Behaviour always serves a purpose. It’s a way of communicating feelings, or a need or want. Things like differences in communication, social and cognitive abilities, and feeling anxious or scared can all affect behaviour. Sometimes, young people may behave in ways that could place themselves or others at risk of harm (eg. overly rough play, shouting, running away). Here are some tips for supporting young people’s behaviour:

  • Set and teach clear, simple rules for attendance, behaviour and sportsmanship. Teach parents the rules too, so they can reinforce them with their child.
  • Focus on the behaviour, not the young person, and frame the rules in a positive way. For example, “Don’t shout at others” could be phrased as “Always use a calm voice”.
  • Consistency is key. If rules are set, it’s important they’re followed at all times. Encourage the behaviour you want to see - this can be more effective than discipline.
  • Have a consistent routine and a clear visual schedule that is also explained verbally to provide predictability and support young people moving from one activity to the next.
  • Communicate clearly and calmly, making sure you have the young person’s attention before giving instructions. Use short sentences, and only give 1-2 instructions at a time. Check if the young person understands by asking them what you have said. Try to do this in a way that doesn’t draw attention to the player.
  • Consider what the triggers (lead up to) of a behaviour might be so you can change or avoid them. Also consider what the consequence (outcome) might be, so that you can provide the player with another option.
  • Have an agreed activity that the young person can do if things become too overwhelming. This would be an activity they enjoy and do well. Or, let them have a break and rejoin the group when they’re ready.
  • Interrupt carefully. Some young people might get upset if someone interrupts the way they do something. Try to understand why they are doing something in a particular way. Allow the young person to keep doing things their own way or give them a break.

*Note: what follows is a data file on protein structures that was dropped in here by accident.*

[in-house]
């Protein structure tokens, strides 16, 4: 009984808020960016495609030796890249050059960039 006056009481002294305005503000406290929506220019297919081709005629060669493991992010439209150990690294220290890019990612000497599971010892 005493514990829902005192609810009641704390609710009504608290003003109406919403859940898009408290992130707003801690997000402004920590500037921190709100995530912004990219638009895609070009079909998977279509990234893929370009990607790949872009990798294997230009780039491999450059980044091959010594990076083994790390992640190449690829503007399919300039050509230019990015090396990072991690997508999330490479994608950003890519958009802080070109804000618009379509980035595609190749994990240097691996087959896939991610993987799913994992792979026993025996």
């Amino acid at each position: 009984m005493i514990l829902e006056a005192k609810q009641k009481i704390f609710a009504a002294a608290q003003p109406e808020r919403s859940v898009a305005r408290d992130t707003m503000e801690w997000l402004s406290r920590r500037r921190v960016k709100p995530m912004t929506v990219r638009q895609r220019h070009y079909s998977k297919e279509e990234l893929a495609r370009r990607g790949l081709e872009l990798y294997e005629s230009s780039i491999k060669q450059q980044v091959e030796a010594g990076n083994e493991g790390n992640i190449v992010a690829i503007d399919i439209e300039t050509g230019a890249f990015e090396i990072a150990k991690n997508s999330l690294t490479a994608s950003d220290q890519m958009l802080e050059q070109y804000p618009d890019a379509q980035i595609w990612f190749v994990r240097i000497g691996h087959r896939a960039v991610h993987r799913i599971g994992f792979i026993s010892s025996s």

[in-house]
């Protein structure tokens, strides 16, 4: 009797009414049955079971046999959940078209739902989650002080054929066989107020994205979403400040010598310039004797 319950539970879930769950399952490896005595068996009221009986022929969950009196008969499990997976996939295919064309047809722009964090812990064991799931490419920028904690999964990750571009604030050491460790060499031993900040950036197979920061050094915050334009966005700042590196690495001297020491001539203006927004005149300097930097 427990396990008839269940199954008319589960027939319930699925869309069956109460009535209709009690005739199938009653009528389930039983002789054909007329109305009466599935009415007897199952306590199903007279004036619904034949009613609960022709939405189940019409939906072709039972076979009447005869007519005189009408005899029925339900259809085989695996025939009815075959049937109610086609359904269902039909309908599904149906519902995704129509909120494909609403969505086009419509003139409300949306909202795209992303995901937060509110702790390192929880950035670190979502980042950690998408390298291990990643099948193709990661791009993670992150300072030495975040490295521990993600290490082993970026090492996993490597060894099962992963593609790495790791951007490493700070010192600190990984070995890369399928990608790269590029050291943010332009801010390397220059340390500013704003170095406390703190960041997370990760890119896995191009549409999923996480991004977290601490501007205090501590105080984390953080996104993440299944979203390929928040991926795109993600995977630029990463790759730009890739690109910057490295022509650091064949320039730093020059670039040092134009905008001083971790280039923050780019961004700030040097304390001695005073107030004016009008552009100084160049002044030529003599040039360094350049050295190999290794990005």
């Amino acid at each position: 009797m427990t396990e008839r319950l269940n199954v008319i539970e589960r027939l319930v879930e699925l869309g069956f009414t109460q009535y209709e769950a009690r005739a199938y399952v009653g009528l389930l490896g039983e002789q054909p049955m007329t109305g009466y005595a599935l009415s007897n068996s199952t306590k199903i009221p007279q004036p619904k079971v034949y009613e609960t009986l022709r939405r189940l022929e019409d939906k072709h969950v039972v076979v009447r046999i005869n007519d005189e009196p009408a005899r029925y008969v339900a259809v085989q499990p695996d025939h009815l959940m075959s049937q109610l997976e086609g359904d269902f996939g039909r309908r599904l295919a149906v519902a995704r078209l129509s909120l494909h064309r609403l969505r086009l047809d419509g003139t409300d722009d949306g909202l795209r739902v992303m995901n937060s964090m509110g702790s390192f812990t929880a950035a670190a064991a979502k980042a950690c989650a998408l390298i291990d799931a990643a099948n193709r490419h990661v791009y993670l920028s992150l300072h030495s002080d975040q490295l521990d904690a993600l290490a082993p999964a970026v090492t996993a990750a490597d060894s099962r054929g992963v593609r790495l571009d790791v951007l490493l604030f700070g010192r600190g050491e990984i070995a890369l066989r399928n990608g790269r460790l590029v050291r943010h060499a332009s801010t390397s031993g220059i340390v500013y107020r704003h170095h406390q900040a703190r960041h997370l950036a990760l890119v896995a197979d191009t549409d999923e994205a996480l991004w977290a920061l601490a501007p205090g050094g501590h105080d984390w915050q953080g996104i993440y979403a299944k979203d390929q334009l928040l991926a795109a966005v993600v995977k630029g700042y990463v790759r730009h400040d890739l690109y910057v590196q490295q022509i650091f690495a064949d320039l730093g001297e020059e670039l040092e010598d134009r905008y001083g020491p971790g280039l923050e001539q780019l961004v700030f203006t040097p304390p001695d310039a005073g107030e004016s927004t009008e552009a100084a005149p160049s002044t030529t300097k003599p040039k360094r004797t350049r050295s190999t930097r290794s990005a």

• Involve parents to help support young people with their emotions.

Young people are still learning how to express and manage their emotions. Footy activities may bring up lots of different emotions for some young people (eg. excitement, frustration, anxiety). Some may experience big emotions. They might feel so overwhelmed or overstimulated that they have a ‘fight or flight’ response (which can involve yelling, distress, running away, or shutting down). This response isn’t typically something young people can control. When they’re distressed or upset, young people need support and a safe space to manage these big emotions. Here are some ways you can help:

  • Speak with the young person and their parent about what works best for them when they feel distressed or upset. Communication between coaches and families can provide useful strategies to support emotions during a footy session.
  • Be aware of the signs of a player becoming distressed or upset. Look for these signs and reduce what is asked of them in these situations.
  • Think about what their triggers might be, and change or avoid them. For example, if a young person becomes distressed by changes in routine, providing notice in advance of a change in activities and providing a clear structure for each session could help to reduce distress in the future.
  • Sometimes, young people might become angry and upset without a clear reason. Giving them a break and getting their parents to help can assist them in settling their emotions.
  • If a player has become overwhelmed, provide a couple of simple choices. For example, allow breaks, and provide a quiet, safe space that young people know they can access whenever they need.
  • Have an agreed activity the young person can do if things become overwhelming. This would be an activity they enjoy and do well, and could be encouraged if they need a break or time to manage their emotions.
  • Be calm, warm and support the young person with acceptance, eg. “It’s okay if you feel upset”, and finding a solution, eg. “Would you like a break?”. Talk about what happened without laying blame, and plan for how to manage things differently next time.

AllPlay Footy is a joint initiative by Monash University and the AFL. AllPlay Footy was founded at Deakin University in 2015 and has been part of Monash Education since 2021. The AllPlay Footy content and resources presented here have been developed with people with lived experience of disability, consultants from National Sporting Organisations for People with Disability, psychologists and researchers, and are brought to you with funding from a Department of Social Services Information, Linkages and Capacity Building: Social and Community Participation Stream (2020-2024) grant. We aim to use language that is respectful to everyone.